Utah will soon start doling out hundreds of millions in federal aid to Utah cities and counties

Coronavirus 09

Utah cities and counties will soon start getting $562 million, allocated by the state based on populations of each entity, that comes from the federal coronavirus relief act — CARES — a top state budget committee heard Wednesday.

The Executive Appropriations Committee reviewed the allocation process, put together by the Utah League of Cities and Towns and the Utah Association of Counties.

Under the federal law, Salt Lake County has already got $203 million and Utah County $111 million, based on populations, directly to them. The other $246 million now goes counties and cities, based on each’s populations.

All this comes from the $1.25 billion that Utah gets under CARES.

The first distribution will come in June, with the remaining two coming in the summer and fall.

Salt Lake and Utah counties have their money now, and cities within each county will get their share out of those county monies.

But the other 27 counties don’t have money — that will happen now, and cities within those counties can soon start getting reimbursed for the expenses they are making fighting the coronavirus.

This money IS NOT to help local government budget themselves — mainly through loss of tax revenues because of the virus’ impacts on, for example, sales tax or motel and hotel taxes, etc., which could be hard-hitting. Such aid to local governments is now being debated in Congress, but no action yet on that.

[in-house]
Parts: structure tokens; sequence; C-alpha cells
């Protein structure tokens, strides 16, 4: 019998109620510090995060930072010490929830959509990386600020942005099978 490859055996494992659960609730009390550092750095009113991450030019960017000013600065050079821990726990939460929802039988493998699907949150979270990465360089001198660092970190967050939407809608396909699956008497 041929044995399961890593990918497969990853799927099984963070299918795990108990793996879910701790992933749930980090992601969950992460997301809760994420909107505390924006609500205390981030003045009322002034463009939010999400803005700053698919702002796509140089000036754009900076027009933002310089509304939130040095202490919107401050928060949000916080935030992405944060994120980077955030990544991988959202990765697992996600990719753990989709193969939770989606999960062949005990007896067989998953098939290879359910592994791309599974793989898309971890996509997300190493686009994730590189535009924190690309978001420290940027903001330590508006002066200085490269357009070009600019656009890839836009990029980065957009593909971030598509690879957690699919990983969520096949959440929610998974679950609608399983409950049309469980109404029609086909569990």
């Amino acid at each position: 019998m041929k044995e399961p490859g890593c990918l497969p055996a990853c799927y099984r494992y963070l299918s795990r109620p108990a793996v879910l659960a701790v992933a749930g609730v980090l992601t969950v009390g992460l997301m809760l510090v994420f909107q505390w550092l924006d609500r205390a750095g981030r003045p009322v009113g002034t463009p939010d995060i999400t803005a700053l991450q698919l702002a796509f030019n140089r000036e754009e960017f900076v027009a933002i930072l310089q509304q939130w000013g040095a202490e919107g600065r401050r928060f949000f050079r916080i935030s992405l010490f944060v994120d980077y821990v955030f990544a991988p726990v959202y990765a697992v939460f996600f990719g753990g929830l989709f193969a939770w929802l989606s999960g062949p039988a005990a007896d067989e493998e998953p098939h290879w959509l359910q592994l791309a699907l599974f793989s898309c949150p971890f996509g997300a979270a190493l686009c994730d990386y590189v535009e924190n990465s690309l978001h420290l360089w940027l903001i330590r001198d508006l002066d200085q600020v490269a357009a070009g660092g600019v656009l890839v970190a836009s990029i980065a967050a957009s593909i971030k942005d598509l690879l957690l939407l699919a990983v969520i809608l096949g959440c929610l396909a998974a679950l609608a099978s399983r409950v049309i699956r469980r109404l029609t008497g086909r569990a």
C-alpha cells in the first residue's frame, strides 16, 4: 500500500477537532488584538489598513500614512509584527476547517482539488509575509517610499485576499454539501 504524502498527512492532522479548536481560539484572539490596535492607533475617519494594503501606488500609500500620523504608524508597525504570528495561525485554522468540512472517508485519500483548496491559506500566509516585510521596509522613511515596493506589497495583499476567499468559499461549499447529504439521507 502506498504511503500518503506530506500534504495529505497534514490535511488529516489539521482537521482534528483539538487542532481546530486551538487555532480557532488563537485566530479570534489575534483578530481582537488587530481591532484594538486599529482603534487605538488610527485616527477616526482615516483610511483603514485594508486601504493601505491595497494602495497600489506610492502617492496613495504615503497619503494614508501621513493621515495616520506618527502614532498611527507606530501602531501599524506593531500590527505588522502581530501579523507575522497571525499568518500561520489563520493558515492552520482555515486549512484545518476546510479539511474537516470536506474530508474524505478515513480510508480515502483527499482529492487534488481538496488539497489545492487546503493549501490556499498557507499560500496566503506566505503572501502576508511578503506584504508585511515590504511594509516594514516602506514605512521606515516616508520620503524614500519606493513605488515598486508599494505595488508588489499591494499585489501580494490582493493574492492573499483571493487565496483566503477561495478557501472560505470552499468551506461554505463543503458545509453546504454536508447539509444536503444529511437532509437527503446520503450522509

Executive Appropriations also demanded that each month the governor’s budget office report, through the Legislature’s budget staff, how the monies from the CARES act are being spent by the state.

As readers know, the media have been reporting almost daily how the administration of Gov. Gary Herbert has been spending some of the coronavirus-fighting efforts — and questions are being raised.

Now, state Auditor John Dougall is investigating those expenses.

Top state legislative bosses, who are on the Exec Approp, want to be briefed regularly on how future expenses are being made.